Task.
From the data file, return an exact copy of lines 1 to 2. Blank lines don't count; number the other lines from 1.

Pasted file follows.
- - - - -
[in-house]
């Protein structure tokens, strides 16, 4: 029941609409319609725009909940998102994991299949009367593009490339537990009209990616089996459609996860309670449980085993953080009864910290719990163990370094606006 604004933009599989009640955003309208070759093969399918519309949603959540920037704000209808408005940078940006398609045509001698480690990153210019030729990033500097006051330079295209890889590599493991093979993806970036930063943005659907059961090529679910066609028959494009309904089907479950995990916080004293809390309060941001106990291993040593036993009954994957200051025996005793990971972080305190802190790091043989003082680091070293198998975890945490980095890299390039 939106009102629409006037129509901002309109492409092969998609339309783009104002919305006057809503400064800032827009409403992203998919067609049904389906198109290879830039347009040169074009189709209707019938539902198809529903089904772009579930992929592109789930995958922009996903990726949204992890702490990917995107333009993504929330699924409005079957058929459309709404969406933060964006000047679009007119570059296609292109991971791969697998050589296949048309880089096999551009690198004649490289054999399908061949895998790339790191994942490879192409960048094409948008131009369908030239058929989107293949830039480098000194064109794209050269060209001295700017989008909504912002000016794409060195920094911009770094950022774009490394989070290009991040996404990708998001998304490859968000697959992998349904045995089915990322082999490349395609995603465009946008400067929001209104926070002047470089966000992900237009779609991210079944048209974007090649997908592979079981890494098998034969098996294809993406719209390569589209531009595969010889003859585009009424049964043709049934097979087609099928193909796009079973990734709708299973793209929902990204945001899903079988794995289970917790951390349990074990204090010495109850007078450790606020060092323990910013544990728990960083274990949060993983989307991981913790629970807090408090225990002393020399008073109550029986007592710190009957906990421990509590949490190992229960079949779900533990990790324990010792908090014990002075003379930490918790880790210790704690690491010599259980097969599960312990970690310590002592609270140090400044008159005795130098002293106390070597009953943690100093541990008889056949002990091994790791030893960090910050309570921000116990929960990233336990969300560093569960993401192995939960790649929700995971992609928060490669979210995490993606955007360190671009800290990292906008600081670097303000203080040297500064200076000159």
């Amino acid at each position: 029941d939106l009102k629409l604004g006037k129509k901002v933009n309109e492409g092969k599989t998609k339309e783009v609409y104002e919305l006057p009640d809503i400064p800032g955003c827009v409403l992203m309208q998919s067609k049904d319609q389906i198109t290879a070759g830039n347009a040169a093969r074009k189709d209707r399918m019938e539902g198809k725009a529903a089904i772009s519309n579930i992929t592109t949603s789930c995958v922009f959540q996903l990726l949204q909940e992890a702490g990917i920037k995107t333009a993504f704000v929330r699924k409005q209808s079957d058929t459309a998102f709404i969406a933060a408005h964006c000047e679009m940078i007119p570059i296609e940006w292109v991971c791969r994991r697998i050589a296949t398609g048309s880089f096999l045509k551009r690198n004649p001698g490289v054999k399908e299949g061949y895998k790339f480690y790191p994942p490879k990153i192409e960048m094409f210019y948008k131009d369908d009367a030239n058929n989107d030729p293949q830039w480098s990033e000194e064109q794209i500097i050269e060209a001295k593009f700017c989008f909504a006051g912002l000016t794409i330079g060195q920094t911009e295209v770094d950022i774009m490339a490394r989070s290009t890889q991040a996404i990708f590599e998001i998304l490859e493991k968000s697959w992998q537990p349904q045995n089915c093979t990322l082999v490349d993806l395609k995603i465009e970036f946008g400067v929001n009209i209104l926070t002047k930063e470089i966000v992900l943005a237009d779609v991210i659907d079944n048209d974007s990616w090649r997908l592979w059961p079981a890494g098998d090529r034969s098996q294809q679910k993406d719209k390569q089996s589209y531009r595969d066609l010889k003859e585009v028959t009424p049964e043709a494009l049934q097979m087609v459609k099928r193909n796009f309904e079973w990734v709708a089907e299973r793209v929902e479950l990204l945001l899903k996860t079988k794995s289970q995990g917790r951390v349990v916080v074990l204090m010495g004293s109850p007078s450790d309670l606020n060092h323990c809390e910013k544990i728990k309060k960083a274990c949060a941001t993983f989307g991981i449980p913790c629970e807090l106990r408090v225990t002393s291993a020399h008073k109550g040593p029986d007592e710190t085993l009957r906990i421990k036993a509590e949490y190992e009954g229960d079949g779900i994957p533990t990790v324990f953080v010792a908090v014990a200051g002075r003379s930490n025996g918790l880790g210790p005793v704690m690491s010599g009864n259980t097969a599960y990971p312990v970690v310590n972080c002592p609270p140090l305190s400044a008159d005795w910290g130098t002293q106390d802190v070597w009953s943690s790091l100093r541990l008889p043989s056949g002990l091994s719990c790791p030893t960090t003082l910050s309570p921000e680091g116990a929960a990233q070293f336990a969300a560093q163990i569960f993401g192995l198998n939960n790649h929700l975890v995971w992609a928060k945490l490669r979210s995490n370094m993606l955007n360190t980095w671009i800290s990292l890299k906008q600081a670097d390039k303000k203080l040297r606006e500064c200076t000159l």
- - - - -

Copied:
[in-house]
């Protein structure tokens, strides 16, 4: 029941609409319609725009909940998102994991299949009367593009490339537990009209990616089996459609996860309670449980085993953080009864910290719990163990370094606006 604004933009599989009640955003309208070759093969399918519309949603959540920037704000209808408005940078940006398609045509001698480690990153210019030729990033500097006051330079295209890889590599493991093979993806970036930063943005659907059961090529679910066609028959494009309904089907479950995990916080004293809390309060941001106990291993040593036993009954994957200051025996005793990971972080305190802190790091043989003082680091070293198998975890945490980095890299390039 939106009102629409006037129509901002309109492409092969998609339309783009104002919305006057809503400064800032827009409403992203998919067609049904389906198109290879830039347009040169074009189709209707019938539902198809529903089904772009579930992929592109789930995958922009996903990726949204992890702490990917995107333009993504929330699924409005079957058929459309709404969406933060964006000047679009007119570059296609292109991971791969697998050589296949048309880089096999551009690198004649490289054999399908061949895998790339790191994942490879192409960048094409948008131009369908030239058929989107293949830039480098000194064109794209050269060209001295700017989008909504912002000016794409060195920094911009770094950022774009490394989070290009991040996404990708998001998304490859968000697959992998349904045995089915990322082999490349395609995603465009946008400067929001209104926070002047470089966000992900237009779609991210079944048209974007090649997908592979079981890494098998034969098996294809993406719209390569589209531009595969010889003859585009009424049964043709049934097979087609099928193909796009079973990734709708299973793209929902990204945001899903079988794995289970917790951390349990074990204090010495109850007078450790606020060092323990910013544990728990960083274990949060993983989307991981913790629970807090408090225990002393020399008073109550029986007592710190009957906990421990509590949490190992229960079949779900533990990790324990010792908090014990002075003379930490918790880790210790704690690491010599259980097969599960312990970690310590002592609270140090400044008159005795130098002293106390070597009953943690100093541990008889056949002990091994790791030893960090910050309570921000116990929960990233336990969300560093569960993401192995939960790649929700995971992609928060490669979210995490993606955007360190671009800290990292906008600081670097303000203080040297500064200076000159």